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Antipsychotics: mechanisms underlying clinical response and side-effects and novel treatment approaches based on pathophysiology.

08:00 EDT 9th July 2019 | BioPortfolio

Summary of "Antipsychotics: mechanisms underlying clinical response and side-effects and novel treatment approaches based on pathophysiology."

Antipsychotic drugs are central to the treatment of schizophrenia and other psychotic disorders but are ineffective for some patients and associated with side-effects and nonadherence in others. We review the in vitro, pre-clinical, clinical and molecular imaging evidence on the mode of action of antipsychotics and their side-effects. This identifies the key role of striatal dopamine D2 receptor blockade for clinical response, but also for endocrine and motor side-effects, indicating a therapeutic window for D2 blockade. We consider how partial D2/3 receptor agonists fit within this framework, and the role of off-target effects of antipsychotics, particularly at serotonergic, histaminergic, cholinergic, and adrenergic receptors for efficacy and side-effects such as weight gain, sedation and dysphoria. We review the neurobiology of schizophrenia relevant to the mode of action of antipsychotics, and for the identification of new treatment targets. This shows elevated striatal dopamine synthesis and release capacity in dorsal regions of the striatum underlies the positive symptoms of psychosis and suggests reduced dopamine release in cortical regions contributes to cognitive and negative symptoms. Current drugs act downstream of the major dopamine abnormalities in schizophrenia, and potentially worsen cortical dopamine function. We consider new approaches including targeting dopamine synthesis and storage, autoreceptors, and trace amine receptors, and the cannabinoid, muscarinic, GABAergic and glutamatergic regulation of dopamine neurons, as well as post-synaptic modulation through phosphodiesterase inhibitors. Finally, we consider treatments for cognitive and negative symptoms such dopamine agonists, nicotinic agents and AMPA modulators before discussing immunological approaches which may be disease modifying.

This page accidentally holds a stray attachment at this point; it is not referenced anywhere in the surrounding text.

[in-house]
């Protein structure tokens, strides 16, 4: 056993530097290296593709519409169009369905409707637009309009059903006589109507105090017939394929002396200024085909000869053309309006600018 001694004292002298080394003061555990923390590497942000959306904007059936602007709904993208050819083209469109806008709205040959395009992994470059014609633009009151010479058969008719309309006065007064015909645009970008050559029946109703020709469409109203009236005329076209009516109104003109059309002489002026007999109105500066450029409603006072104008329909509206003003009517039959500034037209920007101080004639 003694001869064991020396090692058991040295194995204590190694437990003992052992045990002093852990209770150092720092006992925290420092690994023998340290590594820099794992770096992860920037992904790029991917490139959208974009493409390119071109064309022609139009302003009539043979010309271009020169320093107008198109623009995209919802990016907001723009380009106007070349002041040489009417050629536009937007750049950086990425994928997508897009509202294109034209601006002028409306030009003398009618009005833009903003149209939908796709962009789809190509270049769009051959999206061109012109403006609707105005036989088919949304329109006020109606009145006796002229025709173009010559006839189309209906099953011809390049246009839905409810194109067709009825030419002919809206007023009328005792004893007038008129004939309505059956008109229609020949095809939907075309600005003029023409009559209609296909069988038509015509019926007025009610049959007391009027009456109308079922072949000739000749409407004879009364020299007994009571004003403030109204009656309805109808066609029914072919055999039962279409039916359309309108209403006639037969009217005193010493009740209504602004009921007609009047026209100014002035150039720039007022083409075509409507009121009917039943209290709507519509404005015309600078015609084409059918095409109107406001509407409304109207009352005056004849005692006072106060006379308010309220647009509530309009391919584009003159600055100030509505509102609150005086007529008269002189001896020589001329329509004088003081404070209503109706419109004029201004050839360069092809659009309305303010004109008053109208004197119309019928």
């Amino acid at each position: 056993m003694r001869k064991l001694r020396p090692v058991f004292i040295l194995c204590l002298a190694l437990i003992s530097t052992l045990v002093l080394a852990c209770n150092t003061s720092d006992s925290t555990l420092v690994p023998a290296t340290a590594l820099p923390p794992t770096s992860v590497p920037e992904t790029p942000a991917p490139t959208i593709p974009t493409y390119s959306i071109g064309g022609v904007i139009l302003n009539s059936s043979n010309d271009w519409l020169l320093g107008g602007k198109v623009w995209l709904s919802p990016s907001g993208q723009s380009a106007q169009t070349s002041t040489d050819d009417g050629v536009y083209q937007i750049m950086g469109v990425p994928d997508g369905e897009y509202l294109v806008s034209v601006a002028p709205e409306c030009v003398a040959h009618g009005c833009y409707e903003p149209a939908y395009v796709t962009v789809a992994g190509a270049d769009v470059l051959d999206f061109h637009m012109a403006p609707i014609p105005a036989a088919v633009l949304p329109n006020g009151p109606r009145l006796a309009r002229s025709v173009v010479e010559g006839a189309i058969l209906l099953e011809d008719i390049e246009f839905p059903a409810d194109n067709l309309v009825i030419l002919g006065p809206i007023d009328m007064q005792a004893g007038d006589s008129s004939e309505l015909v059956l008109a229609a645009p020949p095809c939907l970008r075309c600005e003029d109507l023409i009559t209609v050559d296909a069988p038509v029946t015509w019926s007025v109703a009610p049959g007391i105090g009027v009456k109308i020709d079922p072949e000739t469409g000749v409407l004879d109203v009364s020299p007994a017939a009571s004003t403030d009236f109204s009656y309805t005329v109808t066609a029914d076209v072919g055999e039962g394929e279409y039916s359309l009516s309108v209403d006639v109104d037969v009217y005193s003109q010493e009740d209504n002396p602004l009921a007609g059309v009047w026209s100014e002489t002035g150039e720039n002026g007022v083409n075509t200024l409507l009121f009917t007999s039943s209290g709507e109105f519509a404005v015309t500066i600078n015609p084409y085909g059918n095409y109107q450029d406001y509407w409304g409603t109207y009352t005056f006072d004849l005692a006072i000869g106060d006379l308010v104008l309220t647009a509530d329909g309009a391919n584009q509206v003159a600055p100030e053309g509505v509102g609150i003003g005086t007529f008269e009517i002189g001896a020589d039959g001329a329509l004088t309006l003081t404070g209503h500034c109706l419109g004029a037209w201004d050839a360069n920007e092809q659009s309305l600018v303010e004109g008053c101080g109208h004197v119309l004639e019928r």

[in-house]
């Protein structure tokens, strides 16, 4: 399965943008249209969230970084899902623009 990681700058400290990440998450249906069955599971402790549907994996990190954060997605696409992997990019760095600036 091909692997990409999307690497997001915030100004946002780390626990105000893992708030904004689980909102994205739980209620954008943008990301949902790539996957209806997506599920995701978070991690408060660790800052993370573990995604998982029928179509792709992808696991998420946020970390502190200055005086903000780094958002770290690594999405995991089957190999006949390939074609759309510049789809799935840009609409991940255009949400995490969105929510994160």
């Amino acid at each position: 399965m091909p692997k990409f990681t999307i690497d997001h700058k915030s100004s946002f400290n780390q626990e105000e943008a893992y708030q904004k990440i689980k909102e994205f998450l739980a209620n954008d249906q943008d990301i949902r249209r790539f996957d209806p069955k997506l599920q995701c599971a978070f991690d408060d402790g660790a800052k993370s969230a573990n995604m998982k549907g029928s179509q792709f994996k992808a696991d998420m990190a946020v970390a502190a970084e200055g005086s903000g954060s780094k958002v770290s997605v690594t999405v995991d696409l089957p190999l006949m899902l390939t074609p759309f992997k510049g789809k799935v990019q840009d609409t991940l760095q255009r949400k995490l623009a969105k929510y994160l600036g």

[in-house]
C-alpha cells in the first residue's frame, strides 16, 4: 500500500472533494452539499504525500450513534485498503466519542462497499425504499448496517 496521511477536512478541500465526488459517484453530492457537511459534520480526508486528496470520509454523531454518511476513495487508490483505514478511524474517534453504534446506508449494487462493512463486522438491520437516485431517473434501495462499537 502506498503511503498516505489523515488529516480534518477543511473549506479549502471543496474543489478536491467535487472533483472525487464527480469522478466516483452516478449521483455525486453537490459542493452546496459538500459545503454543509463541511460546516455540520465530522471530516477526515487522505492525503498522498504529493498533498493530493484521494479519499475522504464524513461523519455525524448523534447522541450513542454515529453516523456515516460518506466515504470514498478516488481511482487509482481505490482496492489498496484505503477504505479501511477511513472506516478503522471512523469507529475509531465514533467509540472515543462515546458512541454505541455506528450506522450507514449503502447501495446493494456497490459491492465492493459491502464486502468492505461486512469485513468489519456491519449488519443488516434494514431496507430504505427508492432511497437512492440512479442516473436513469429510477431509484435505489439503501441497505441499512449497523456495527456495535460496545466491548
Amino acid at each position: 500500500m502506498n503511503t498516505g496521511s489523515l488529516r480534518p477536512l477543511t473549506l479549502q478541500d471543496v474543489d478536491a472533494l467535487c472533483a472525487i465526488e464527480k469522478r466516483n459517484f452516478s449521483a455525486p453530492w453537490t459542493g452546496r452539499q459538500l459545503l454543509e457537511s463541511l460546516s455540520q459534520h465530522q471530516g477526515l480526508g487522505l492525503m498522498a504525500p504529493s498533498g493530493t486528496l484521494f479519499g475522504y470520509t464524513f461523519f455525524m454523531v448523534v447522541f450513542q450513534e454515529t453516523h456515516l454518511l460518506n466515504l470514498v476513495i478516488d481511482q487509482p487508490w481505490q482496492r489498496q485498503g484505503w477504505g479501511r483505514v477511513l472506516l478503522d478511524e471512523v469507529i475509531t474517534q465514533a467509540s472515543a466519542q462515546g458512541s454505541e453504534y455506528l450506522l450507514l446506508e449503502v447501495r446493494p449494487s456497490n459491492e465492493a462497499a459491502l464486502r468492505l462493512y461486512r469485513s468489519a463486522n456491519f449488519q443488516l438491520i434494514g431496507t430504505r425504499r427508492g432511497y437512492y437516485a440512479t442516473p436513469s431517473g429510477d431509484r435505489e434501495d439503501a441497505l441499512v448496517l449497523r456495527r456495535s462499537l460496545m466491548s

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Journal Details

This article was published in the following journal.

Name: Neuropharmacology
ISSN: 1873-7064
Pages: 107704

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